adStream is a journal of ad-stalking and interesting commercial sightings in streaming audio services.
We start in iHeartRadio’s mobile app (Android), listening to a Classic Rock broadcast radio stream. (In our test account, iHeart recognizes a Classic Rock preference, and feeds recommendations — both pureplay and terrestrial, in iHeart’s all-platforms-are-equal approach.)
As sometimes happens when entering a terrestrial stream, we caught it during a spot break. We noticed the Scan feature, which we hadn’t tested before. Tapping it, we were instantly taken to another Classic Rock terrestrial stream — The Fox 103.5 in Denver.
Three notable points here.
- First, we entered during another ad break. Heavy terrestrial spot loads really stand out when you skip from one stream to another and, by coincidence, hit two breaks in a row. Pureplays sometimes create a similar effect with pre-rolls — the listener is exposed to an ad before a new playlist or “station” begins. But a pre-roll is usually one ad, which is an easier hurdle for the listener and a better showcase for the advertiser.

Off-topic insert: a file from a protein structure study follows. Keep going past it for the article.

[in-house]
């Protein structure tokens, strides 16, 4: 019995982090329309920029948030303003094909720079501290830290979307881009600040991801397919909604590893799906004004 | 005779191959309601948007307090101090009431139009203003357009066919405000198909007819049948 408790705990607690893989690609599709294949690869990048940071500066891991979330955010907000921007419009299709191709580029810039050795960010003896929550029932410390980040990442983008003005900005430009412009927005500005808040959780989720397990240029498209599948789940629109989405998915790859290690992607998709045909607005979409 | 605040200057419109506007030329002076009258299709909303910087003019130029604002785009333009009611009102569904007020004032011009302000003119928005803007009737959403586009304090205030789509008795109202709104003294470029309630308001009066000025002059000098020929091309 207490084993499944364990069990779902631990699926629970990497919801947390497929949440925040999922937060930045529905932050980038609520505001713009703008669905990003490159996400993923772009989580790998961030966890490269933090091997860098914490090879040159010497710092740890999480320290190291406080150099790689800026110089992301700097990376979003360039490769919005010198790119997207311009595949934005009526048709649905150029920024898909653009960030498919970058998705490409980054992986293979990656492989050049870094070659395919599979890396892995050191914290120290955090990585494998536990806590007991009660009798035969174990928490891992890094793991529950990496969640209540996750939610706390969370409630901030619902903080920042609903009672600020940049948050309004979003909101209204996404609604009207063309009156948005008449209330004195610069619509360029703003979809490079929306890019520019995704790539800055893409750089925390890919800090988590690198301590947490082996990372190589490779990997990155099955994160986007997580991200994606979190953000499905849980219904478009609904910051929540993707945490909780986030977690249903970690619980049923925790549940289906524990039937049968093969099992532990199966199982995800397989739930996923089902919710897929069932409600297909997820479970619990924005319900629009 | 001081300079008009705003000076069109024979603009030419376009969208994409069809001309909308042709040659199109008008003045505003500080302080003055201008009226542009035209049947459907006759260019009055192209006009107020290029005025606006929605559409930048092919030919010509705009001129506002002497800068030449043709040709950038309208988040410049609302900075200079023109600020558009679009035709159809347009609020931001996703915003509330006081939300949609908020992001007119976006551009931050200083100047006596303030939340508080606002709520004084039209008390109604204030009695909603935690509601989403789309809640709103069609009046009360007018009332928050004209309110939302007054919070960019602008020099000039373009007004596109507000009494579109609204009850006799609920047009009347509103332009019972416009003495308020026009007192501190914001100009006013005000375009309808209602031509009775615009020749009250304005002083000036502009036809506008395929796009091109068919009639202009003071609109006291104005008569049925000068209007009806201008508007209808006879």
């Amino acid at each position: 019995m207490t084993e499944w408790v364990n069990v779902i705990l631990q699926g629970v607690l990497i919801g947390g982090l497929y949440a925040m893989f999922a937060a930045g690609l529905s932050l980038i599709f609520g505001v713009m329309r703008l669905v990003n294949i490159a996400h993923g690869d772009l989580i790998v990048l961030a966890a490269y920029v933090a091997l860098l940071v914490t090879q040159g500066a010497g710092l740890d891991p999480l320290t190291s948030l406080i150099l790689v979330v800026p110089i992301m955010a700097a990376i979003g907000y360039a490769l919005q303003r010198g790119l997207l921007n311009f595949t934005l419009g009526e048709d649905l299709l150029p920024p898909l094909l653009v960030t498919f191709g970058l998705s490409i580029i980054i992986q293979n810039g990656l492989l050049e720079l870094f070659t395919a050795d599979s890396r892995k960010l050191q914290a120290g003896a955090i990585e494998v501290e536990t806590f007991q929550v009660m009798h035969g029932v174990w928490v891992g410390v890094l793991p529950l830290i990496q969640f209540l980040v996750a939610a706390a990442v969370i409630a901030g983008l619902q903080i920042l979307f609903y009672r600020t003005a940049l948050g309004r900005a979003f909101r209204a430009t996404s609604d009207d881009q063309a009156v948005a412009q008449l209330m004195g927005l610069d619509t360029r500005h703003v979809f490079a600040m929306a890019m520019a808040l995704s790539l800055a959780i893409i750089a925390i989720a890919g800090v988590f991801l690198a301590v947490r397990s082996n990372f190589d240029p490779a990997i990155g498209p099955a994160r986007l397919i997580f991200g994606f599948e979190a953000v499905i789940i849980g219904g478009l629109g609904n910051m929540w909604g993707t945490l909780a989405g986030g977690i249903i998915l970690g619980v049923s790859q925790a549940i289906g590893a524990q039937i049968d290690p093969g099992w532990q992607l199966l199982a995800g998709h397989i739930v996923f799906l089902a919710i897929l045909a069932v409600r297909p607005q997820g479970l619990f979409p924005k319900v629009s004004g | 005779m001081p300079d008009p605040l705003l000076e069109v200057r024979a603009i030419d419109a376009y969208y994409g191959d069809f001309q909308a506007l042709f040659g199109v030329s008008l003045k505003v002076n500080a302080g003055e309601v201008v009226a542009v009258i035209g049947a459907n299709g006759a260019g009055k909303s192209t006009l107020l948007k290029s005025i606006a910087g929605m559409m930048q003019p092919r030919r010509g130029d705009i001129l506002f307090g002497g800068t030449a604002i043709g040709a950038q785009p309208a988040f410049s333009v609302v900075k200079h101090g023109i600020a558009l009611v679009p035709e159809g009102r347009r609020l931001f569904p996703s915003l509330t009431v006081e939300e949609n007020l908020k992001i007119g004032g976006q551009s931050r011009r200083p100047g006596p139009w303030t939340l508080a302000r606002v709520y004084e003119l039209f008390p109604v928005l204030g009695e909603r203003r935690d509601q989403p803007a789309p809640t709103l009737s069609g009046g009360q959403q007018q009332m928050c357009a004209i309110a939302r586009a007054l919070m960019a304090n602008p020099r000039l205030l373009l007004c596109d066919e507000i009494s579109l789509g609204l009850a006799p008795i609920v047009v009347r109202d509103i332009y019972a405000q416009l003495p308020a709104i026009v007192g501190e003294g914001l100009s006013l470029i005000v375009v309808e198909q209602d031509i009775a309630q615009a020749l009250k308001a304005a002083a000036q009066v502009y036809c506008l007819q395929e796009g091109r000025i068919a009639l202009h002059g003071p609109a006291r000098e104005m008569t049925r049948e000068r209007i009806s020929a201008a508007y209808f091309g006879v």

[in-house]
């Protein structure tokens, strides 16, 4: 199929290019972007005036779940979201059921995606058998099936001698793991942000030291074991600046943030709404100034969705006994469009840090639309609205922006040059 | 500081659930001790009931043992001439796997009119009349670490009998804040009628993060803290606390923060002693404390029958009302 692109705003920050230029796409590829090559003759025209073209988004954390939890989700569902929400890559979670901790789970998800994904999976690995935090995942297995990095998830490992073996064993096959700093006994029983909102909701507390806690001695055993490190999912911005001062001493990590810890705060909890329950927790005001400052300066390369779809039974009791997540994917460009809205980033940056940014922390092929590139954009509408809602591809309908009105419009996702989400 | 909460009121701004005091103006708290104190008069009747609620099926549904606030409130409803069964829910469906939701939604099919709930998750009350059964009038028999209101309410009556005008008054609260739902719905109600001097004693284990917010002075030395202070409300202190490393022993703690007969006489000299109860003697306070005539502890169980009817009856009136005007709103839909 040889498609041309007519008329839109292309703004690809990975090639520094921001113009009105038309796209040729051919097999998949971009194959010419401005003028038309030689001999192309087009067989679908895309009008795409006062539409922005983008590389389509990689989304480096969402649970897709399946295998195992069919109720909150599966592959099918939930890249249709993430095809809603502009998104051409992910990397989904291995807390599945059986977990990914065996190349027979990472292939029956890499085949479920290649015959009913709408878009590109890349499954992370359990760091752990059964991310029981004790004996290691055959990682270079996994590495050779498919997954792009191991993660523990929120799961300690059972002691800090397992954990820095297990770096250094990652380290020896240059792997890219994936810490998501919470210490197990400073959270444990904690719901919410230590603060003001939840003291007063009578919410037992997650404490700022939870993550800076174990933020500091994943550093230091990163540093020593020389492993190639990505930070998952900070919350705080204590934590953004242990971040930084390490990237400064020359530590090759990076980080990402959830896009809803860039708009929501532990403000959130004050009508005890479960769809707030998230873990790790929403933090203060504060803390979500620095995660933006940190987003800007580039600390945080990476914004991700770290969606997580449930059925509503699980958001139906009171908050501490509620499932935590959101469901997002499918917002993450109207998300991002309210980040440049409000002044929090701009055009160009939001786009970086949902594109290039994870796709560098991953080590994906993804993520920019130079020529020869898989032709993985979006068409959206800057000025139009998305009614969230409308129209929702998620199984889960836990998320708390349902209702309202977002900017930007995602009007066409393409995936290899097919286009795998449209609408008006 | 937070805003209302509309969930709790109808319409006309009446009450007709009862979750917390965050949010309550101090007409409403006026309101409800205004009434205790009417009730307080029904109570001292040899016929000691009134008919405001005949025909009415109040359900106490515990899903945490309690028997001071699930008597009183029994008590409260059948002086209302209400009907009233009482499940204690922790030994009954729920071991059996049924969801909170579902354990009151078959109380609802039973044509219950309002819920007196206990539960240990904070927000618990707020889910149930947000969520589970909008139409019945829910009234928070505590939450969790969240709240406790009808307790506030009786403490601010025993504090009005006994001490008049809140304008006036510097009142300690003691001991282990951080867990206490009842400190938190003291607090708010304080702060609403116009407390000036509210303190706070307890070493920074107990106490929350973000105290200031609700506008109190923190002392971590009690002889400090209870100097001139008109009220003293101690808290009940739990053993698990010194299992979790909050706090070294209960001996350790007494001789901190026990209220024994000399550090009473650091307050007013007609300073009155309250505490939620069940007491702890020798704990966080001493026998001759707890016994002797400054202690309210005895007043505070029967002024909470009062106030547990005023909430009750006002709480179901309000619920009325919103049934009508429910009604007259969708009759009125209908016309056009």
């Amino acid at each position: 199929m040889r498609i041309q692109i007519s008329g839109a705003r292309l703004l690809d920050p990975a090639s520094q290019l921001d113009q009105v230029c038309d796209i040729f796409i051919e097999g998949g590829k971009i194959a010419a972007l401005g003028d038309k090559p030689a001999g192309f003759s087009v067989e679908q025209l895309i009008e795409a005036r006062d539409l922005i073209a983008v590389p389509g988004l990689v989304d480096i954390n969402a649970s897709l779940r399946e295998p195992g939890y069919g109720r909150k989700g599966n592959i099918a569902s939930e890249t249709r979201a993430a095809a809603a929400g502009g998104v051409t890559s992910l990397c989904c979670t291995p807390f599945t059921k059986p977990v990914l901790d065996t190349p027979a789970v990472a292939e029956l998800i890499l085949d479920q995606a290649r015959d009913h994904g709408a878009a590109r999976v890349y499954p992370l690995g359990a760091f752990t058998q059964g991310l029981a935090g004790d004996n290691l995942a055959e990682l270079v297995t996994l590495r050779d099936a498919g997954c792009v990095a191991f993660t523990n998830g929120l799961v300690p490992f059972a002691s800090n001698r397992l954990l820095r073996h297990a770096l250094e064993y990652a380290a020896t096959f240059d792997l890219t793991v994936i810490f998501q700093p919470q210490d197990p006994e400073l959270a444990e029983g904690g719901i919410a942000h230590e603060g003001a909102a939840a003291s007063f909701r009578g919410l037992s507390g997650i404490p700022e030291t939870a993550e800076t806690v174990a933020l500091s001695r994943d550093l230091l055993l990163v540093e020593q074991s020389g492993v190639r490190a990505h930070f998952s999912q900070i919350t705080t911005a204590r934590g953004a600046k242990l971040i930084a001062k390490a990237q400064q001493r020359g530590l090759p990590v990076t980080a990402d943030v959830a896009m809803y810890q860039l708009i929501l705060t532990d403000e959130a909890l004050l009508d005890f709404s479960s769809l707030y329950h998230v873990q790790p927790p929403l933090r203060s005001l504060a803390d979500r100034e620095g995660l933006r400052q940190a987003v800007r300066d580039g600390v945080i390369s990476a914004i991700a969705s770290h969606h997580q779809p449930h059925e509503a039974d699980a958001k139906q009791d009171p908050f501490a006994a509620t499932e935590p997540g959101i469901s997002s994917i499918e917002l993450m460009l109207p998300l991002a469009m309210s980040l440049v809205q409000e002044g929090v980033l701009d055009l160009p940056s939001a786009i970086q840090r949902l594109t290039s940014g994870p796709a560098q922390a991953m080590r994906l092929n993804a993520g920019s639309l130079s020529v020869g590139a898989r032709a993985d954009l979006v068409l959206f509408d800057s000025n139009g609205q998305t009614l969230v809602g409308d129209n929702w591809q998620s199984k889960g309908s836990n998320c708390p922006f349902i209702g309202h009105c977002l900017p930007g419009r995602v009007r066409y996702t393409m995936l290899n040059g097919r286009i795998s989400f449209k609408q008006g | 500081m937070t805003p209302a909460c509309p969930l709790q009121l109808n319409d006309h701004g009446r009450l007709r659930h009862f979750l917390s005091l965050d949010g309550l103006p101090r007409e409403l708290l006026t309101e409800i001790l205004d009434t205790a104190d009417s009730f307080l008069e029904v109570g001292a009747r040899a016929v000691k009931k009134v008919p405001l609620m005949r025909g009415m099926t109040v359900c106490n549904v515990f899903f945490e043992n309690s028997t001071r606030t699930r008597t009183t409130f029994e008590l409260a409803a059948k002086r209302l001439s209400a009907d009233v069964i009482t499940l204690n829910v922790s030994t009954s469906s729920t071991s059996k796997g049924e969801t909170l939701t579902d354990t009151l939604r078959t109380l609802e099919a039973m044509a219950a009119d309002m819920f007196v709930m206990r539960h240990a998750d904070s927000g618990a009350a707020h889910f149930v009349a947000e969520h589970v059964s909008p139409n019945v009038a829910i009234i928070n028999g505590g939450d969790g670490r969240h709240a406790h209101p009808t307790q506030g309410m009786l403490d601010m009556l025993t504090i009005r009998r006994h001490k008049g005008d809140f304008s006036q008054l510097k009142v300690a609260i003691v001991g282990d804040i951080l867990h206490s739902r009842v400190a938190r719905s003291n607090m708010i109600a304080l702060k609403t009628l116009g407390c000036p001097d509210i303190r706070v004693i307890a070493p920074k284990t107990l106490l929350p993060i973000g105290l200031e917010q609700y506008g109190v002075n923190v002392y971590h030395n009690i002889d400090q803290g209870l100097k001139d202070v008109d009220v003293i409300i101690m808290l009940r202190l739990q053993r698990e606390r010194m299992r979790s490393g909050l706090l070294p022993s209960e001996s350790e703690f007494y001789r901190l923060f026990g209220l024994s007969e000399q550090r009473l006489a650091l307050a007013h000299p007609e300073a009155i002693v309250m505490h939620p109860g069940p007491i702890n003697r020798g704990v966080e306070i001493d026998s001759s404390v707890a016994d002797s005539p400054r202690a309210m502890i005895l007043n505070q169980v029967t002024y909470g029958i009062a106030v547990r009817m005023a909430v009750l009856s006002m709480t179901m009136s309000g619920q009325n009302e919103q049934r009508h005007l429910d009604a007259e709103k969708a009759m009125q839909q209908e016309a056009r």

- Second, the first ad we heard on The Fox was a native host-read commercial. The morning-drive DJ (and a sidekick) did a fabulous job with what sounded like sparse copy, mixing fact, testimonial, and a bit of personal experience. The performance was a beautiful demonstration that native ads — often associated with podcasting — also work well in personality-driven live radio.
- Third, the iHeart Scan function essentially provides terrestrial ad-skipping, and emulates a listener flipping the dial during spot breaks. The difference is that the “dial” in iHeartRadio has hundreds of stations on it, and the app keeps you within the music genre of the abandoned station.
We didn’t “scan” our way out of the second spot break, because we were captivated by an interesting and entertaining DJ performance of native copy.
So, there are two takeaways from this adStream journal entry. First, iHeart offers a remarkable feature with Scan, and a willingness to sacrifice its own commercial exposure in favor of a good user experience. Second, it’s all about content, even in the commercials. We know it in the Super Bowl, and we know it in podcasts. It can be true in radio advertising also.